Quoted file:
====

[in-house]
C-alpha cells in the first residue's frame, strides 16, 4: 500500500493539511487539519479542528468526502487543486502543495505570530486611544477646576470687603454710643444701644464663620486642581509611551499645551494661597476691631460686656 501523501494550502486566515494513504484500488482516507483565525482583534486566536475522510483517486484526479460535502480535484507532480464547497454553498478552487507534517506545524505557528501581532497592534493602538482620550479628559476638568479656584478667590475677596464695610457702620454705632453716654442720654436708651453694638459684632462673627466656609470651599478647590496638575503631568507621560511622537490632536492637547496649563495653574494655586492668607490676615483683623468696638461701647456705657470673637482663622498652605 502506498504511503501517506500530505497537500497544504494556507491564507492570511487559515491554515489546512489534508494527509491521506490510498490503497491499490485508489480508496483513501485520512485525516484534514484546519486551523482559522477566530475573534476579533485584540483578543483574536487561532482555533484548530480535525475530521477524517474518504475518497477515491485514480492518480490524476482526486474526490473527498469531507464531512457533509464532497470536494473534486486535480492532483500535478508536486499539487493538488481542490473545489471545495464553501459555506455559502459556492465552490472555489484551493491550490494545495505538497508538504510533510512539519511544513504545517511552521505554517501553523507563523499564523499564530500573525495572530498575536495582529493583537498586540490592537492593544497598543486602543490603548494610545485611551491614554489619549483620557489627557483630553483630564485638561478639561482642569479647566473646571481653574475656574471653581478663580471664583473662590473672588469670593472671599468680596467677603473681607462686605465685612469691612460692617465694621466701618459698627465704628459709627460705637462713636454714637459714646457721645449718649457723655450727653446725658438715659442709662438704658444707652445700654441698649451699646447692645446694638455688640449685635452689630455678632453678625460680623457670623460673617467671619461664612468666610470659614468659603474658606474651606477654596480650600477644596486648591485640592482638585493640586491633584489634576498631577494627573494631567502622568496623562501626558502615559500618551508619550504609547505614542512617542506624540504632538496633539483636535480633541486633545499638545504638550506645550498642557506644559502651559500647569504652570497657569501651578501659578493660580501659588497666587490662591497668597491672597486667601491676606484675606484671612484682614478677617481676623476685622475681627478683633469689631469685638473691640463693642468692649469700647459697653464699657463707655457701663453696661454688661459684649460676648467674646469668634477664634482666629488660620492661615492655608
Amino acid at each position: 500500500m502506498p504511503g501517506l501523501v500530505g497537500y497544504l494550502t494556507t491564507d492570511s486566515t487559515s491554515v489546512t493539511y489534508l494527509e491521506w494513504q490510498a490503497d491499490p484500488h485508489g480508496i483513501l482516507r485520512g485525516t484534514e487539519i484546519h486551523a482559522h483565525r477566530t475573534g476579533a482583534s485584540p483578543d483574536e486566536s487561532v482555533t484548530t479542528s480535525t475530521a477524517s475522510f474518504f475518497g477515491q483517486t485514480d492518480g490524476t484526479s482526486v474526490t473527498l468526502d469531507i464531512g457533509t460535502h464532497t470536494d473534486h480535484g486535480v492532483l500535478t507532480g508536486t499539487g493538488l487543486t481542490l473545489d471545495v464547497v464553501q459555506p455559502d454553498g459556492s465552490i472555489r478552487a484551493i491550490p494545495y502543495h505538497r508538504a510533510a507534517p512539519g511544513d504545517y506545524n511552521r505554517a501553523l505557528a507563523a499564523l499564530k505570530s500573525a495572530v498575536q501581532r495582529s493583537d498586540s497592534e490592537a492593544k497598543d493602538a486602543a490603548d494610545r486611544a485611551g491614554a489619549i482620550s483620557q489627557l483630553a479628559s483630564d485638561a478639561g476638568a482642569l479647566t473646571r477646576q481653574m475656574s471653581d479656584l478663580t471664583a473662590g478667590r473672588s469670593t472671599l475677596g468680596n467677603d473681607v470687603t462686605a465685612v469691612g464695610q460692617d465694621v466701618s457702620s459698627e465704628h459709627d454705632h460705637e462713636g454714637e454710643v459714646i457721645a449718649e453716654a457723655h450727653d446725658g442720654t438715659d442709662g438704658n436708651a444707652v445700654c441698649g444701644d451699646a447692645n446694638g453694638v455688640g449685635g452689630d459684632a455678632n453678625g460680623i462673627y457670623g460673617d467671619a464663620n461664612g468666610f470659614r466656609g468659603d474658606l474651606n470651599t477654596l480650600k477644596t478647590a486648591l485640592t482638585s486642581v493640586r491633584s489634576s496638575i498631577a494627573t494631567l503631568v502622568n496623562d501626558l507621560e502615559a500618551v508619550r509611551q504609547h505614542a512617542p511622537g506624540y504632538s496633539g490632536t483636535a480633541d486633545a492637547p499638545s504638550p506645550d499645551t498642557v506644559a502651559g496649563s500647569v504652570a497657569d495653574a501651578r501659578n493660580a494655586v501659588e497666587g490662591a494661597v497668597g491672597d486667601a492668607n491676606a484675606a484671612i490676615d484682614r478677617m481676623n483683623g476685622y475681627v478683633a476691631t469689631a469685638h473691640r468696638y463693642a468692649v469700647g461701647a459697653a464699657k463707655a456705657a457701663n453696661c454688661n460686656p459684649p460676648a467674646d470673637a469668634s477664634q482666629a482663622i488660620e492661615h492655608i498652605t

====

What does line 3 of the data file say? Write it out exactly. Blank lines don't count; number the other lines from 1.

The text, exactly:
Amino acid at each position: 500500500m502506498p504511503g501517506l501523501v500530505g497537500y497544504l494550502t494556507t491564507d492570511s486566515t487559515s491554515v489546512t493539511y489534508l494527509e491521506w494513504q490510498a490503497d491499490p484500488h485508489g480508496i483513501l482516507r485520512g485525516t484534514e487539519i484546519h486551523a482559522h483565525r477566530t475573534g476579533a482583534s485584540p483578543d483574536e486566536s487561532v482555533t484548530t479542528s480535525t475530521a477524517s475522510f474518504f475518497g477515491q483517486t485514480d492518480g490524476t484526479s482526486v474526490t473527498l468526502d469531507i464531512g457533509t460535502h464532497t470536494d473534486h480535484g486535480v492532483l500535478t507532480g508536486t499539487g493538488l487543486t481542490l473545489d471545495v464547497v464553501q459555506p455559502d454553498g459556492s465552490i472555489r478552487a484551493i491550490p494545495y502543495h505538497r508538504a510533510a507534517p512539519g511544513d504545517y506545524n511552521r505554517a501553523l505557528a507563523a499564523l499564530k505570530s500573525a495572530v498575536q501581532r495582529s493583537d498586540s497592534e490592537a492593544k497598543d493602538a486602543a490603548d494610545r486611544a485611551g491614554a489619549i482620550s483620557q489627557l483630553a479628559s483630564d485638561a478639561g476638568a482642569l479647566t473646571r477646576q481653574m475656574s471653581d479656584l478663580t471664583a473662590g478667590r473672588s469670593t472671599l475677596g468680596n467677603d473681607v470687603t462686605a465685612v469691612g464695610q460692617d465694621v466701618s457702620s459698627e465704628h459709627d454705632h460705637e462713636g454714637e454710643v459714646i457721645a449718649e453716654a457723655h450727653d446725658g442720654t438715659d442709662g438704658n436708651a444707652v445700654c441698649g444701644d451699646a447692645n446694638g453694638v455688640g449685635g452689630d459684632a455678632n453678625g460680623i462673627y457670623g460673617d467671619a464663620n461664612g468666610f470659614r466656609g468659603d474658606l474651606n470651599t477654596l480650600k477644596t478647590a486648591l485640592t482638585s486642581v493640586r491633584s489634576s496638575i498631577a494627573t494631567l503631568v502622568n496623562d501626558l507621560e502615559a500618551v508619550r509611551q504609547h505614542a512617542p511622537g506624540y504632538s496633539g490632536t483636535a480633541d486633545a492637547p499638545s504638550p506645550d499645551t498642557v506644559a502651559g496649563s500647569v504652570a497657569d495653574a501651578r501659578n493660580a494655586v501659588e497666587g490662591a494661597v497668597g491672597d486667601a492668607n491676606a484675606a484671612i490676615d484682614r478677617m481676623n483683623g476685622y475681627v478683633a476691631t469689631a469685638h473691640r468696638y463693642a468692649v469700647g461701647a459697653a464699657k463707655a456705657a457701663n453696661c454688661n460686656p459684649p460676648a467674646d470673637a469668634s477664634q482666629a482663622i488660620e492661615h492655608i498652605t